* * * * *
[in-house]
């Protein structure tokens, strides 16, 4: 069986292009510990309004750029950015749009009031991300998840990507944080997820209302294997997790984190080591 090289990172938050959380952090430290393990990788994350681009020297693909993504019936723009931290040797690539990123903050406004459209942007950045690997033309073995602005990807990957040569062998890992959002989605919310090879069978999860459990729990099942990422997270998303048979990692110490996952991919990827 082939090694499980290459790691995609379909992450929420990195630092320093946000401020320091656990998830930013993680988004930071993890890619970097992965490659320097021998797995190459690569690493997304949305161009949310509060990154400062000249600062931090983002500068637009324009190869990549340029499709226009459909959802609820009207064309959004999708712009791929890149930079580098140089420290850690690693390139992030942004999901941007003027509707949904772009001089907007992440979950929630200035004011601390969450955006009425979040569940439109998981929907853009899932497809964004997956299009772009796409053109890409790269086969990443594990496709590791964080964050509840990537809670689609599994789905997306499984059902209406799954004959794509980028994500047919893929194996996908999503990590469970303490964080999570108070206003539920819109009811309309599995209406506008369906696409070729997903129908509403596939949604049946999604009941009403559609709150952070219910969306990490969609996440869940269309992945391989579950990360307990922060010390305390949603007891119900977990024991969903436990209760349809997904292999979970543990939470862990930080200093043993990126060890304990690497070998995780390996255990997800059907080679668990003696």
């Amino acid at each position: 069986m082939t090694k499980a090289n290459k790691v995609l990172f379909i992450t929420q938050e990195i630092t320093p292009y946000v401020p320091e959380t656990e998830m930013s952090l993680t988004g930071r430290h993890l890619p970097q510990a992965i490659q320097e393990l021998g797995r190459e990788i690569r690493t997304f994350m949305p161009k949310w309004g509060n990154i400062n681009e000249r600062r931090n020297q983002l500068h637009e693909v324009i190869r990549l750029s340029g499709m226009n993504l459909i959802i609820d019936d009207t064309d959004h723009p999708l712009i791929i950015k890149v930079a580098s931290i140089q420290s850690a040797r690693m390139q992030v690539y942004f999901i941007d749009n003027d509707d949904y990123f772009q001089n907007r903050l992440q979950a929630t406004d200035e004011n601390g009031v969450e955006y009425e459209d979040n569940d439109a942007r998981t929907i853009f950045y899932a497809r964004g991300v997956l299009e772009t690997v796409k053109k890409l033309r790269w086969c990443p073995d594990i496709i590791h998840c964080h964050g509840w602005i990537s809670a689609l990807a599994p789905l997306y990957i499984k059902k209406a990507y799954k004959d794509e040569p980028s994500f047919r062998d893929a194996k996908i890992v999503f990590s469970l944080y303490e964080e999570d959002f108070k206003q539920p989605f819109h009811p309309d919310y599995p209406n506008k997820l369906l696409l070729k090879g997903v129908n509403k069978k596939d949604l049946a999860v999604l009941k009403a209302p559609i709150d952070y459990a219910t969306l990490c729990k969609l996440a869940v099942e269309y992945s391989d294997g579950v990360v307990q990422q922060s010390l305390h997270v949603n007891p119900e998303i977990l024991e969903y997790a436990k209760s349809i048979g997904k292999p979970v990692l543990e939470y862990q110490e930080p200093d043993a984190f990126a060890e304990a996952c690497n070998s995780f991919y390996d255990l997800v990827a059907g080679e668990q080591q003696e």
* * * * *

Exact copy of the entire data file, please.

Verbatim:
[in-house]
């Protein structure tokens, strides 16, 4: 069986292009510990309004750029950015749009009031991300998840990507944080997820209302294997997790984190080591 090289990172938050959380952090430290393990990788994350681009020297693909993504019936723009931290040797690539990123903050406004459209942007950045690997033309073995602005990807990957040569062998890992959002989605919310090879069978999860459990729990099942990422997270998303048979990692110490996952991919990827 082939090694499980290459790691995609379909992450929420990195630092320093946000401020320091656990998830930013993680988004930071993890890619970097992965490659320097021998797995190459690569690493997304949305161009949310509060990154400062000249600062931090983002500068637009324009190869990549340029499709226009459909959802609820009207064309959004999708712009791929890149930079580098140089420290850690690693390139992030942004999901941007003027509707949904772009001089907007992440979950929630200035004011601390969450955006009425979040569940439109998981929907853009899932497809964004997956299009772009796409053109890409790269086969990443594990496709590791964080964050509840990537809670689609599994789905997306499984059902209406799954004959794509980028994500047919893929194996996908999503990590469970303490964080999570108070206003539920819109009811309309599995209406506008369906696409070729997903129908509403596939949604049946999604009941009403559609709150952070219910969306990490969609996440869940269309992945391989579950990360307990922060010390305390949603007891119900977990024991969903436990209760349809997904292999979970543990939470862990930080200093043993990126060890304990690497070998995780390996255990997800059907080679668990003696």
């Amino acid at each position: 069986m082939t090694k499980a090289n290459k790691v995609l990172f379909i992450t929420q938050e990195i630092t320093p292009y946000v401020p320091e959380t656990e998830m930013s952090l993680t988004g930071r430290h993890l890619p970097q510990a992965i490659q320097e393990l021998g797995r190459e990788i690569r690493t997304f994350m949305p161009k949310w309004g509060n990154i400062n681009e000249r600062r931090n020297q983002l500068h637009e693909v324009i190869r990549l750029s340029g499709m226009n993504l459909i959802i609820d019936d009207t064309d959004h723009p999708l712009i791929i950015k890149v930079a580098s931290i140089q420290s850690a040797r690693m390139q992030v690539y942004f999901i941007d749009n003027d509707d949904y990123f772009q001089n907007r903050l992440q979950a929630t406004d200035e004011n601390g009031v969450e955006y009425e459209d979040n569940d439109a942007r998981t929907i853009f950045y899932a497809r964004g991300v997956l299009e772009t690997v796409k053109k890409l033309r790269w086969c990443p073995d594990i496709i590791h998840c964080h964050g509840w602005i990537s809670a689609l990807a599994p789905l997306y990957i499984k059902k209406a990507y799954k004959d794509e040569p980028s994500f047919r062998d893929a194996k996908i890992v999503f990590s469970l944080y303490e964080e999570d959002f108070k206003q539920p989605f819109h009811p309309d919310y599995p209406n506008k997820l369906l696409l070729k090879g997903v129908n509403k069978k596939d949604l049946a999860v999604l009941k009403a209302p559609i709150d952070y459990a219910t969306l990490c729990k969609l996440a869940v099942e269309y992945s391989d294997g579950v990360v307990q990422q922060s010390l305390h997270v949603n007891p119900e998303i977990l024991e969903y997790a436990k209760s349809i048979g997904k292999p979970v990692l543990e939470y862990q110490e930080p200093d043993a984190f990126a060890e304990a996952c690497n070998s995780f991919y390996d255990l997800v990827a059907g080679e668990q080591q003696e």